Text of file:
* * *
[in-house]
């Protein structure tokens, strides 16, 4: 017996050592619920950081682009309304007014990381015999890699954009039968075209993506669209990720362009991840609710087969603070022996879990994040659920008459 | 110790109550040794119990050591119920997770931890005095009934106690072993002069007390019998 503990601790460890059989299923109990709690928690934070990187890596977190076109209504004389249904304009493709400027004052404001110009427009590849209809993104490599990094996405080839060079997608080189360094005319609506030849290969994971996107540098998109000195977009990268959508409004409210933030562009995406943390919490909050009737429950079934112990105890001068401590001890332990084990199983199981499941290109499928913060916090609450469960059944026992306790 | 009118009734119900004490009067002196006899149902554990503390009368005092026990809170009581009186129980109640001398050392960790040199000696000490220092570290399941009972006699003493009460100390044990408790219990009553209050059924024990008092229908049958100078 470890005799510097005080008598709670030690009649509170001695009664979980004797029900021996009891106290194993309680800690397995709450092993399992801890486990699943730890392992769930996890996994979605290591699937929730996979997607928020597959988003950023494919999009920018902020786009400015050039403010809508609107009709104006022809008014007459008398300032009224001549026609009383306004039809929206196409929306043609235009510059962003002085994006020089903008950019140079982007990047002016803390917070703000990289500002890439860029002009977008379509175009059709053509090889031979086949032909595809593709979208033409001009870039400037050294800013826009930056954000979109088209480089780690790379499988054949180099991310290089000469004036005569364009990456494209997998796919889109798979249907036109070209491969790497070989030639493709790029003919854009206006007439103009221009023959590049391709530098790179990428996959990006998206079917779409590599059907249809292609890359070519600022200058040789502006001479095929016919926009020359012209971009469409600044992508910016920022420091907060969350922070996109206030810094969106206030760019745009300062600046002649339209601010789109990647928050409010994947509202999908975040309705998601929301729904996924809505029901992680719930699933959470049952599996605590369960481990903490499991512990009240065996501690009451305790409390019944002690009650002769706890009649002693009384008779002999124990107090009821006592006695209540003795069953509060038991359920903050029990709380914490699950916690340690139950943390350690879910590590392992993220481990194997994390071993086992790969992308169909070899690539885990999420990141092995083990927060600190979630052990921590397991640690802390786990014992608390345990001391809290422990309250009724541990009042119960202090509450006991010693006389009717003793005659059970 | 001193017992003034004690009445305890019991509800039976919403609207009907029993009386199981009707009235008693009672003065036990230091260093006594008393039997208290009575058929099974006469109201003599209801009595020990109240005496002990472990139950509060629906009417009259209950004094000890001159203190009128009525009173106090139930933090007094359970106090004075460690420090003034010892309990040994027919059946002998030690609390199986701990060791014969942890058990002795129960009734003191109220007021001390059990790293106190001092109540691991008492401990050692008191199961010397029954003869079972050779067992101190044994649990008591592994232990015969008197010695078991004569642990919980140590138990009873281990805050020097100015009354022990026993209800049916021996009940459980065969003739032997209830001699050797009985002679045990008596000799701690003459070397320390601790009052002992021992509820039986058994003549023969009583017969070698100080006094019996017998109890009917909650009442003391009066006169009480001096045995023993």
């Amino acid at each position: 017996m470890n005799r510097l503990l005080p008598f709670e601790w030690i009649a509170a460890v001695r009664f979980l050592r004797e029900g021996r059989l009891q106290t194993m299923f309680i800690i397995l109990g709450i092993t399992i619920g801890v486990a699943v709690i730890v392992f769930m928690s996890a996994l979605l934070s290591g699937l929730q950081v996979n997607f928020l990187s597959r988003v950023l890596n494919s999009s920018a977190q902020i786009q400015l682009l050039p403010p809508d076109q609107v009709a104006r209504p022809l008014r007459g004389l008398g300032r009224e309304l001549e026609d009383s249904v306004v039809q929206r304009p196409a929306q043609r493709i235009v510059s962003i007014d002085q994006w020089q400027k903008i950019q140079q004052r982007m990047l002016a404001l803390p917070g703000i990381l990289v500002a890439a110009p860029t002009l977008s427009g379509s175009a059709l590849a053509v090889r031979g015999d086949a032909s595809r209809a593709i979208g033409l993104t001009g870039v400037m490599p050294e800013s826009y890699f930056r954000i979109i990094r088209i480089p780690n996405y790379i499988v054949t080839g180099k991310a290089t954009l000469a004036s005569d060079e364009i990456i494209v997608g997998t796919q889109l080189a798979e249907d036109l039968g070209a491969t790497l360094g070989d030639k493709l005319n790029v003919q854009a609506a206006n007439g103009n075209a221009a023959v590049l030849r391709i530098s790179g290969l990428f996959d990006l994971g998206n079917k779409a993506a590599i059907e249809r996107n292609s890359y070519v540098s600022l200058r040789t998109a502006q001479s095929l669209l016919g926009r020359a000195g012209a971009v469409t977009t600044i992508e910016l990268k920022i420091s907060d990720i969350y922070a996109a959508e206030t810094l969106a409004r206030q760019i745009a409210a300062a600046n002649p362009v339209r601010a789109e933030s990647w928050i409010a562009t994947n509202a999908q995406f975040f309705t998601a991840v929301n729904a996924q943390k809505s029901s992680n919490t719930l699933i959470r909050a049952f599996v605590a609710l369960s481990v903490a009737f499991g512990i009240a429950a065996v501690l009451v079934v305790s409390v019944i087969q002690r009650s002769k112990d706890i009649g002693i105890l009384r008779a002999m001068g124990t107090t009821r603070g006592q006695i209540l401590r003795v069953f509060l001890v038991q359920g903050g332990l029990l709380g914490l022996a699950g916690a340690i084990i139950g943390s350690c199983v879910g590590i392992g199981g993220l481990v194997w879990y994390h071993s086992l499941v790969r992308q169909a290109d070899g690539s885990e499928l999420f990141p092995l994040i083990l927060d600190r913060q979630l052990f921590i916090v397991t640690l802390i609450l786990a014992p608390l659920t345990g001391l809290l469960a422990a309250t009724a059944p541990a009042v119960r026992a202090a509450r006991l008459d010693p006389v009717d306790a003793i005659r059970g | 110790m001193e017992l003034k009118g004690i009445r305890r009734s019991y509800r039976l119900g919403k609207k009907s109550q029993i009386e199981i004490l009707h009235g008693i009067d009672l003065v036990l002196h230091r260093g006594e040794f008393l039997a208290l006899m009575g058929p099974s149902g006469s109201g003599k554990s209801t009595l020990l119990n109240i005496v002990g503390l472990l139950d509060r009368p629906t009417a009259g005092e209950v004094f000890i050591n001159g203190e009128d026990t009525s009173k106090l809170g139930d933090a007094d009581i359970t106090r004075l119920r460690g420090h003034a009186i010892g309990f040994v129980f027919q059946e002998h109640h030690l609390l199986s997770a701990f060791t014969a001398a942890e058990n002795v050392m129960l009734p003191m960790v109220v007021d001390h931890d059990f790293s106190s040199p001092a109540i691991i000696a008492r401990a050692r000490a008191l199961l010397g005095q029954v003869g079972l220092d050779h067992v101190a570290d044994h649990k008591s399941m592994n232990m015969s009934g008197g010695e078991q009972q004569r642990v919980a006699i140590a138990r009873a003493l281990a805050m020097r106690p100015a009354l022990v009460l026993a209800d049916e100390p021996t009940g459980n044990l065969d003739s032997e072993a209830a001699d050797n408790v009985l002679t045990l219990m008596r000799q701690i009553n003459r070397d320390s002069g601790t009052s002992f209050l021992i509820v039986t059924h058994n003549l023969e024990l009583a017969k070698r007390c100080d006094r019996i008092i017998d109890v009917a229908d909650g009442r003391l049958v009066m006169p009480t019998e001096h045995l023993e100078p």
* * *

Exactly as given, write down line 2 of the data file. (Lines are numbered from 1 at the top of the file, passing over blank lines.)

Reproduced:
């Protein structure tokens, strides 16, 4: 017996050592619920950081682009309304007014990381015999890699954009039968075209993506669209990720362009991840609710087969603070022996879990994040659920008459 | 110790109550040794119990050591119920997770931890005095009934106690072993002069007390019998 503990601790460890059989299923109990709690928690934070990187890596977190076109209504004389249904304009493709400027004052404001110009427009590849209809993104490599990094996405080839060079997608080189360094005319609506030849290969994971996107540098998109000195977009990268959508409004409210933030562009995406943390919490909050009737429950079934112990105890001068401590001890332990084990199983199981499941290109499928913060916090609450469960059944026992306790 | 009118009734119900004490009067002196006899149902554990503390009368005092026990809170009581009186129980109640001398050392960790040199000696000490220092570290399941009972006699003493009460100390044990408790219990009553209050059924024990008092229908049958100078 470890005799510097005080008598709670030690009649509170001695009664979980004797029900021996009891106290194993309680800690397995709450092993399992801890486990699943730890392992769930996890996994979605290591699937929730996979997607928020597959988003950023494919999009920018902020786009400015050039403010809508609107009709104006022809008014007459008398300032009224001549026609009383306004039809929206196409929306043609235009510059962003002085994006020089903008950019140079982007990047002016803390917070703000990289500002890439860029002009977008379509175009059709053509090889031979086949032909595809593709979208033409001009870039400037050294800013826009930056954000979109088209480089780690790379499988054949180099991310290089000469004036005569364009990456494209997998796919889109798979249907036109070209491969790497070989030639493709790029003919854009206006007439103009221009023959590049391709530098790179990428996959990006998206079917779409590599059907249809292609890359070519600022200058040789502006001479095929016919926009020359012209971009469409600044992508910016920022420091907060969350922070996109206030810094969106206030760019745009300062600046002649339209601010789109990647928050409010994947509202999908975040309705998601929301729904996924809505029901992680719930699933959470049952599996605590369960481990903490499991512990009240065996501690009451305790409390019944002690009650002769706890009649002693009384008779002999124990107090009821006592006695209540003795069953509060038991359920903050029990709380914490699950916690340690139950943390350690879910590590392992993220481990194997994390071993086992790969992308169909070899690539885990999420990141092995083990927060600190979630052990921590397991640690802390786990014992608390345990001391809290422990309250009724541990009042119960202090509450006991010693006389009717003793005659059970 | 001193017992003034004690009445305890019991509800039976919403609207009907029993009386199981009707009235008693009672003065036990230091260093006594008393039997208290009575058929099974006469109201003599209801009595020990109240005496002990472990139950509060629906009417009259209950004094000890001159203190009128009525009173106090139930933090007094359970106090004075460690420090003034010892309990040994027919059946002998030690609390199986701990060791014969942890058990002795129960009734003191109220007021001390059990790293106190001092109540691991008492401990050692008191199961010397029954003869079972050779067992101190044994649990008591592994232990015969008197010695078991004569642990919980140590138990009873281990805050020097100015009354022990026993209800049916021996009940459980065969003739032997209830001699050797009985002679045990008596000799701690003459070397320390601790009052002992021992509820039986058994003549023969009583017969070698100080006094019996017998109890009917909650009442003391009066006169009480001096045995023993």